My niece had had bad dreams for several days in a row. My sister mentioned it in passing to her daughter’s preschool teacher. To her surprise, her daughter came home with a dream catcher that she and her teacher made together. My niece was so proud of her dream catcher that she has had three nightmare-free nights since bringing it home. When I saw how cute it was, I had to make one with my daughter.

Materials:

  • paper plate
  • scissors
  • paint
  • yarn
  • feathers
  • beads
  • hole punch
  • stickers or markers (optional)

Instructions

  1. Step 1Cut a hole in the center of the plate, leaving about two inches of edging. Punch holes around the inside edge.
  2. Paint the remainder (rim) of the plate. This will serve as your base.
  3. Tie a piece of yarn to the end of a feather while the plate is drying. The length of the yarn will determine how far down your dream catcher hangs.
  4. Step 4String beads onto the yarn. When you’re finished, tie several knots at the loose end of the string to act as a stopper and secure the beads in place. (Tip: Roll a piece of tape around the tip of the yarn, like an aglet on a shoelace, before starting. This helps young kids slide the beads on, saving time—and frustration!)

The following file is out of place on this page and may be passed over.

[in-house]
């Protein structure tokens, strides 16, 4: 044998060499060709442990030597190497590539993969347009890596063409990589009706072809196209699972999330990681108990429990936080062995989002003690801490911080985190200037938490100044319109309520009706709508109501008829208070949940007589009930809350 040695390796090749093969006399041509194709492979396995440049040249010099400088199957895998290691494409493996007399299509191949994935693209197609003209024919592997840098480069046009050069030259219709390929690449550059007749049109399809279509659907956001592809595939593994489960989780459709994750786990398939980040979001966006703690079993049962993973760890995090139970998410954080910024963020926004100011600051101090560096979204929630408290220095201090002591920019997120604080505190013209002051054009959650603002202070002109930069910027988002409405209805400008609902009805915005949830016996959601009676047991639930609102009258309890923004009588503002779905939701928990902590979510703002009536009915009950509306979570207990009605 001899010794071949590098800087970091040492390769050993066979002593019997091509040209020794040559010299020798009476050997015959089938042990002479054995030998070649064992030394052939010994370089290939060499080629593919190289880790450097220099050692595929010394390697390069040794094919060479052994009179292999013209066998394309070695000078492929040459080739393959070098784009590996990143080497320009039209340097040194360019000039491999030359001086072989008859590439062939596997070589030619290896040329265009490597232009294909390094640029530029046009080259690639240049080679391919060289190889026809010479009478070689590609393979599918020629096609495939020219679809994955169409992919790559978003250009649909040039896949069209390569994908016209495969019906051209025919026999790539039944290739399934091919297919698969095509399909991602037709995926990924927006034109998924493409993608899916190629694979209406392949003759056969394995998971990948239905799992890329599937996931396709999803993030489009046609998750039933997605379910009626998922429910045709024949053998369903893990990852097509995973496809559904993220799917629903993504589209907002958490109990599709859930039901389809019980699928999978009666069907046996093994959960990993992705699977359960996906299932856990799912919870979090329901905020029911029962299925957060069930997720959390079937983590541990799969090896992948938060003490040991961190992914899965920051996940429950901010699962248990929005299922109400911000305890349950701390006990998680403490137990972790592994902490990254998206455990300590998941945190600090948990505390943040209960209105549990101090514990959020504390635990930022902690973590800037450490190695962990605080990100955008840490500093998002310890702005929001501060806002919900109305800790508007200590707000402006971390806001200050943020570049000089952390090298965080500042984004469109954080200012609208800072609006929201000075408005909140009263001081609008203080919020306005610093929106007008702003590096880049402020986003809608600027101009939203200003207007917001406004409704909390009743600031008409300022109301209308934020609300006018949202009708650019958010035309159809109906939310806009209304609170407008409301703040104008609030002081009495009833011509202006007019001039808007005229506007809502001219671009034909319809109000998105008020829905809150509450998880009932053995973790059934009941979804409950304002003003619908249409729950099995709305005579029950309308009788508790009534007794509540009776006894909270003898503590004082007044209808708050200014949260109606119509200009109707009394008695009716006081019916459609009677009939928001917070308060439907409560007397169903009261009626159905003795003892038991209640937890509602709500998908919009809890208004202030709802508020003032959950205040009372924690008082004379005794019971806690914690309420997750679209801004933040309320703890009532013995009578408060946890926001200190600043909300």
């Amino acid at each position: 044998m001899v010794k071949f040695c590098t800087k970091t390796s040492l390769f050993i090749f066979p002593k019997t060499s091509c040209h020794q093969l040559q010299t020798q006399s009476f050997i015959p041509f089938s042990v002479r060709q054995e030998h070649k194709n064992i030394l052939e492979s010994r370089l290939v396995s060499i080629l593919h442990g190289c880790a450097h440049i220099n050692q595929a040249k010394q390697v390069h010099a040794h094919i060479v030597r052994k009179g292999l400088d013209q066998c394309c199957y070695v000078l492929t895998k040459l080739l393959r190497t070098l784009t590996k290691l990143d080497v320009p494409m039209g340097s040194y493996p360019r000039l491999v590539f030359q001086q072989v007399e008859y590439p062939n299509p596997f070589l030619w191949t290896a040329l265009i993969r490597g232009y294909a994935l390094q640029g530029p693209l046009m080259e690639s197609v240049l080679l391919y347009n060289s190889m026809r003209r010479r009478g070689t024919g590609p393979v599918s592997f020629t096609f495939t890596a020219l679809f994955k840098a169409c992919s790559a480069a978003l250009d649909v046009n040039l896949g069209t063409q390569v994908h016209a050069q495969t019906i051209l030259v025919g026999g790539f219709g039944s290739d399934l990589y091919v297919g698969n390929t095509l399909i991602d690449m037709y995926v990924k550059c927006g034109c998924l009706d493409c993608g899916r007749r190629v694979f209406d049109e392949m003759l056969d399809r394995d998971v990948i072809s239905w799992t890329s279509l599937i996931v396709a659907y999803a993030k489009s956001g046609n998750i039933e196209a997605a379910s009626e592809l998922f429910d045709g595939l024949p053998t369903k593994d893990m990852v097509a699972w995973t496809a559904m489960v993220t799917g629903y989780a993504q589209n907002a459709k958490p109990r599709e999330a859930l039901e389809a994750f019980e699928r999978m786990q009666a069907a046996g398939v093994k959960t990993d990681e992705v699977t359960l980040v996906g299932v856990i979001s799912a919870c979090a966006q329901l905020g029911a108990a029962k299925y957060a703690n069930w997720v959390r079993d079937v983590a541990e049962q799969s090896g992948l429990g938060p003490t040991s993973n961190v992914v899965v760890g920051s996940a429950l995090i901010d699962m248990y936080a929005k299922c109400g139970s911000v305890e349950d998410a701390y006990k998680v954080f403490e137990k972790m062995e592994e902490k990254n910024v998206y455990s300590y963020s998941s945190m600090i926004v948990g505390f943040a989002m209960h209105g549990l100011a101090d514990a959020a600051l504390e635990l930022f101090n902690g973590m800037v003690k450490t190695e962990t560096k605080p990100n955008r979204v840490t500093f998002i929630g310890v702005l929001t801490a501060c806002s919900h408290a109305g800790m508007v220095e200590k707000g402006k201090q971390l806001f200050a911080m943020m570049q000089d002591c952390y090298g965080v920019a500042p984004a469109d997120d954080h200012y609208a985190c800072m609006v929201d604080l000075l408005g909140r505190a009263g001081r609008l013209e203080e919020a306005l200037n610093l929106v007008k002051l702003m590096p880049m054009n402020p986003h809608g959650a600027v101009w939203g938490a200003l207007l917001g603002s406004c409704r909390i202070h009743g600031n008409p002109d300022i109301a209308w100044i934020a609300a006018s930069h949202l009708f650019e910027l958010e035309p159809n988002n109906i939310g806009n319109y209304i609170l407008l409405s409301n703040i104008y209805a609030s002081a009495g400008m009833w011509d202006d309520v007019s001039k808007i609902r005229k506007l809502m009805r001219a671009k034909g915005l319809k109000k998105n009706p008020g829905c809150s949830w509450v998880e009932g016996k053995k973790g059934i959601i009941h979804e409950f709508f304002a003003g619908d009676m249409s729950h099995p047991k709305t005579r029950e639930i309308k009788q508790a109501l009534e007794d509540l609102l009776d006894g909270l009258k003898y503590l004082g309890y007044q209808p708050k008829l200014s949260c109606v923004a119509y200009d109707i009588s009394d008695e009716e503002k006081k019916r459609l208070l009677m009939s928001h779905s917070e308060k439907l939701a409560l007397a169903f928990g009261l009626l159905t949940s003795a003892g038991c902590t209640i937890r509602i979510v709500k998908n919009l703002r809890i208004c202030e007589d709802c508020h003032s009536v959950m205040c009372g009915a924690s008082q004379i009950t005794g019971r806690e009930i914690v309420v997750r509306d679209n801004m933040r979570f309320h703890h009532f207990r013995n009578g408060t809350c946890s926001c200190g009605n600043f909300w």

5. Repeat step 4 until you have your desired number of strands.
  6. Step 6When the paint has dried, randomly string your remaining yarn through the holes bordering the plate. Add a few beads or stickers for extra decoration if you like.
  7. Punch one hole for each beaded strand of yarn at the bottom of the plate and tie on your strands of beaded, feathered yarn.
  8. When you’re finished, hang the dream catcher on your child’s bedpost or on a wall in her room. If she has a bad dream, she can simply blow the nightmare into the dream catcher.

    Sweet dreams!

Kim King, a.k.a. Mama King, a mother of two girls, runs 4 Crazy Kings, a resource for unique, engaging and simple craft ideas for toddlers to tweens. Mama King specializes in crafts utilizing recycled materials and multicultural and adoption-related crafts. She is a former high school art teacher, freelance artist, and all-around craft guru.

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